The ongoing adoption of Bluetooth wireless headsets is a discussion largely confined to tech blogs. However, we should all care. This transition matters to the environment, to consumers’ rights, and to how our international standards of cooperative technology development unfold. The last of these three have brought us huge advantages: tools and devices that perform reliably and predictably, and significantly improved our lives. It does not matter where your fridge comes from. It meets certain standards and you can go to the store and buy one with a high level of confidence. We have moved past the confusion of proprietary models to get here. We should not give up these gains. As well, we have a right to expect technology to be more environmentally and economically responsible too.
The Power of Great Design
I cannot agree with any description of the headphone as ‘primitive.’ It is anything but that. Utility is not defined by the recency of invention. If so, then the wheel–any wheel–must be an insanely primitive device and well past its usefulness. Good design obliterates the passing of time. Put any person in a timeless style of wear–a stunning little back dress, or a well-cut suit–and the timelessness of good design makes itself very evident. Good design is also characterized by simplicity—does it get any simpler than the headphone jack?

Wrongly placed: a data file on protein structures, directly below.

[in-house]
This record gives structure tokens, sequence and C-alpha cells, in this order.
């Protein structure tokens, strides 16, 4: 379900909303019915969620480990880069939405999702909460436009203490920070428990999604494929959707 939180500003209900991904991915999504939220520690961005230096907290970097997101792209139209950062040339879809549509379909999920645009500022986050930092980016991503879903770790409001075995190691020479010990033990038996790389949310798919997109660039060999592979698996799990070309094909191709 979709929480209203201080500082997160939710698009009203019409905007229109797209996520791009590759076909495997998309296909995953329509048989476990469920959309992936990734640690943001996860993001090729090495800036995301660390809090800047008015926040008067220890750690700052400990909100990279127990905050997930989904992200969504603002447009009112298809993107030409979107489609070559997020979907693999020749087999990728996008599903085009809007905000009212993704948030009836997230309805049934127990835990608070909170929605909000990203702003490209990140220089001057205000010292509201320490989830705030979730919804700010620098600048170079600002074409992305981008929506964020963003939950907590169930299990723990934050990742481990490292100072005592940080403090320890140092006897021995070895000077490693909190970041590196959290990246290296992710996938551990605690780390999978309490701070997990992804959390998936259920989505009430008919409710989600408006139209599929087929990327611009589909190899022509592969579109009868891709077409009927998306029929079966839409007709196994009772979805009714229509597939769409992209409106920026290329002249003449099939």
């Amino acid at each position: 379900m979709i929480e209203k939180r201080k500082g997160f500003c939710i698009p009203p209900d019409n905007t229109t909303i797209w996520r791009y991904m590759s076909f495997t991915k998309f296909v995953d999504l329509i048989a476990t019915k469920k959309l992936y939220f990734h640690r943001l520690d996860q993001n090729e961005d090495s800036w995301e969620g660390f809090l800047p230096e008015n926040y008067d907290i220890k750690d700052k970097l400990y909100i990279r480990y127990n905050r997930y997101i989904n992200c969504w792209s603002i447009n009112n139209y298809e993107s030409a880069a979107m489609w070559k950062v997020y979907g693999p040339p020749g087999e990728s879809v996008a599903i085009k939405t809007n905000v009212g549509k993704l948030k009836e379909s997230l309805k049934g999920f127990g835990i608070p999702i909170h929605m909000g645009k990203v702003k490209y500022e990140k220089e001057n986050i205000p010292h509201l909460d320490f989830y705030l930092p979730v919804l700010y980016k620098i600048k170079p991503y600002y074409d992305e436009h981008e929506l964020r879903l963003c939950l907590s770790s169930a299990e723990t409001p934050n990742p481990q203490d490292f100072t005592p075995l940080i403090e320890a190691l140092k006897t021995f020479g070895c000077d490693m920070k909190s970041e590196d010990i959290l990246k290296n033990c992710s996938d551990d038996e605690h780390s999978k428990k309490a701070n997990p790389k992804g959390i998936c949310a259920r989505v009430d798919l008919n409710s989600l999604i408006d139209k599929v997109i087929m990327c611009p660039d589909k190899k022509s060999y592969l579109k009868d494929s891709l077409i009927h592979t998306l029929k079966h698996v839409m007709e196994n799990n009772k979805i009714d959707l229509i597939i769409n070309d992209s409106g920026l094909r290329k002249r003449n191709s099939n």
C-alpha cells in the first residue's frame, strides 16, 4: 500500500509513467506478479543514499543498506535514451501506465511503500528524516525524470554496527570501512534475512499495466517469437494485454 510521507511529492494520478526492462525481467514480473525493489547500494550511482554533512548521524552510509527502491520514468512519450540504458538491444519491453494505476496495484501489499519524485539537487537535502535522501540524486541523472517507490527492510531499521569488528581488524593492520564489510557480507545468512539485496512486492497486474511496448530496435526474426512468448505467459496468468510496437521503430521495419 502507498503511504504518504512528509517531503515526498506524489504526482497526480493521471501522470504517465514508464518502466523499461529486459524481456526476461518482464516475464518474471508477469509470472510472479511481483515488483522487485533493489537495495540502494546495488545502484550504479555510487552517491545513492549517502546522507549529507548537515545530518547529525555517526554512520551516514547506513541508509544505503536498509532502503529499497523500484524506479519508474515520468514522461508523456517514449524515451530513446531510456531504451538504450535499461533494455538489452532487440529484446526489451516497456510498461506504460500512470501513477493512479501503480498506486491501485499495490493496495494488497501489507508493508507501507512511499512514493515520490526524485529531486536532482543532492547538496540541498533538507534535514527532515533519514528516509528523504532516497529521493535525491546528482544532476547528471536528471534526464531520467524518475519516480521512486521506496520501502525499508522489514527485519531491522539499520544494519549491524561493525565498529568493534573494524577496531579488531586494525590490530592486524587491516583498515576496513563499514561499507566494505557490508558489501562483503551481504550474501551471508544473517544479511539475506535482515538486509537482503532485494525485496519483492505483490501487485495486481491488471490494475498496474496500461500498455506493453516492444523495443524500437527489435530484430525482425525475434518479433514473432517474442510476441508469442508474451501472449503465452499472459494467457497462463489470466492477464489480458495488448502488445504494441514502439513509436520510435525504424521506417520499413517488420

The headphone jack matters, because music is and will remain a dominant application of the phone. The jack is not just a superior enabler of utility but serves up that function for billions of people around the world.
- A fact that is often overlooked is that the headphone jack is an environmentally superior device by miles. I have a couple of different Bluetooth earpieces, and one decent set of wireless over-the-ear cans to inform me. I have never had to unplug my wired headphones to recharge them. Add up the energy consequence across humanity, and this is an almost immeasurable advantage.